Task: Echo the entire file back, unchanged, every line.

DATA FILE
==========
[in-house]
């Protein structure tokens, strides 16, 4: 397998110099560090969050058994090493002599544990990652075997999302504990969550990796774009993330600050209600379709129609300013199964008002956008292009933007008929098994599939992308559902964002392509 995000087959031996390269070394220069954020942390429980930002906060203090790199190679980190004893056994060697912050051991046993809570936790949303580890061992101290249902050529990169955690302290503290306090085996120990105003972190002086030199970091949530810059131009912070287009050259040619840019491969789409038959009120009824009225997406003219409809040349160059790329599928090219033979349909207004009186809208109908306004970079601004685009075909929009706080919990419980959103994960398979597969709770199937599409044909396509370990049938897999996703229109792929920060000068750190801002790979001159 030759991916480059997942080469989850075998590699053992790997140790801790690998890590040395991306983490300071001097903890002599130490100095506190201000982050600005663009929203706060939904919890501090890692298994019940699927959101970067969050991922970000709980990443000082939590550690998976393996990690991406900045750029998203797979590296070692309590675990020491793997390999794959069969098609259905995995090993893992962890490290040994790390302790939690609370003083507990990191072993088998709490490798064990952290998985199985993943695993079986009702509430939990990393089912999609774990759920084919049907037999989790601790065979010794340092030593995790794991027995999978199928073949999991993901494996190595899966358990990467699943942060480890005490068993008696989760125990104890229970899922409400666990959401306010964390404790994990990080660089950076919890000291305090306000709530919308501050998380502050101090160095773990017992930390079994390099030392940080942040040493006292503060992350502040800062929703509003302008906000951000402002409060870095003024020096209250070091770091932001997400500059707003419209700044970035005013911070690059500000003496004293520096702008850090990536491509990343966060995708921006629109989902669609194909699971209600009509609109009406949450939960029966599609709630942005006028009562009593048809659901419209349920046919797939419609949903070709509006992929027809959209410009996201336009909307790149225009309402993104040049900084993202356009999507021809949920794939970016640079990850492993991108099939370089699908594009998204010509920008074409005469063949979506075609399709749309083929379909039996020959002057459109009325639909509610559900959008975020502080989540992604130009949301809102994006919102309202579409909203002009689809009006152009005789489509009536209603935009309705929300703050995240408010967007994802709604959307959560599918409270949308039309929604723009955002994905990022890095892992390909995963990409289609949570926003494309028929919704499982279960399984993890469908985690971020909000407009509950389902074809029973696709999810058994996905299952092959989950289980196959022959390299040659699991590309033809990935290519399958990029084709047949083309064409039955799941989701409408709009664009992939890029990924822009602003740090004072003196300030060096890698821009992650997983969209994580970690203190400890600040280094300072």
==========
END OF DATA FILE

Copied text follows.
[in-house]
């Protein structure tokens, strides 16, 4: 397998110099560090969050058994090493002599544990990652075997999302504990969550990796774009993330600050209600379709129609300013199964008002956008292009933007008929098994599939992308559902964002392509 995000087959031996390269070394220069954020942390429980930002906060203090790199190679980190004893056994060697912050051991046993809570936790949303580890061992101290249902050529990169955690302290503290306090085996120990105003972190002086030199970091949530810059131009912070287009050259040619840019491969789409038959009120009824009225997406003219409809040349160059790329599928090219033979349909207004009186809208109908306004970079601004685009075909929009706080919990419980959103994960398979597969709770199937599409044909396509370990049938897999996703229109792929920060000068750190801002790979001159 030759991916480059997942080469989850075998590699053992790997140790801790690998890590040395991306983490300071001097903890002599130490100095506190201000982050600005663009929203706060939904919890501090890692298994019940699927959101970067969050991922970000709980990443000082939590550690998976393996990690991406900045750029998203797979590296070692309590675990020491793997390999794959069969098609259905995995090993893992962890490290040994790390302790939690609370003083507990990191072993088998709490490798064990952290998985199985993943695993079986009702509430939990990393089912999609774990759920084919049907037999989790601790065979010794340092030593995790794991027995999978199928073949999991993901494996190595899966358990990467699943942060480890005490068993008696989760125990104890229970899922409400666990959401306010964390404790994990990080660089950076919890000291305090306000709530919308501050998380502050101090160095773990017992930390079994390099030392940080942040040493006292503060992350502040800062929703509003302008906000951000402002409060870095003024020096209250070091770091932001997400500059707003419209700044970035005013911070690059500000003496004293520096702008850090990536491509990343966060995708921006629109989902669609194909699971209600009509609109009406949450939960029966599609709630942005006028009562009593048809659901419209349920046919797939419609949903070709509006992929027809959209410009996201336009909307790149225009309402993104040049900084993202356009999507021809949920794939970016640079990850492993991108099939370089699908594009998204010509920008074409005469063949979506075609399709749309083929379909039996020959002057459109009325639909509610559900959008975020502080989540992604130009949301809102994006919102309202579409909203002009689809009006152009005789489509009536209603935009309705929300703050995240408010967007994802709604959307959560599918409270949308039309929604723009955002994905990022890095892992390909995963990409289609949570926003494309028929919704499982279960399984993890469908985690971020909000407009509950389902074809029973696709999810058994996905299952092959989950289980196959022959390299040659699991590309033809990935290519399958990029084709047949083309064409039955799941989701409408709009664009992939890029990924822009602003740090004072003196300030060096890698821009992650997983969209994580970690203190400890600040280094300072």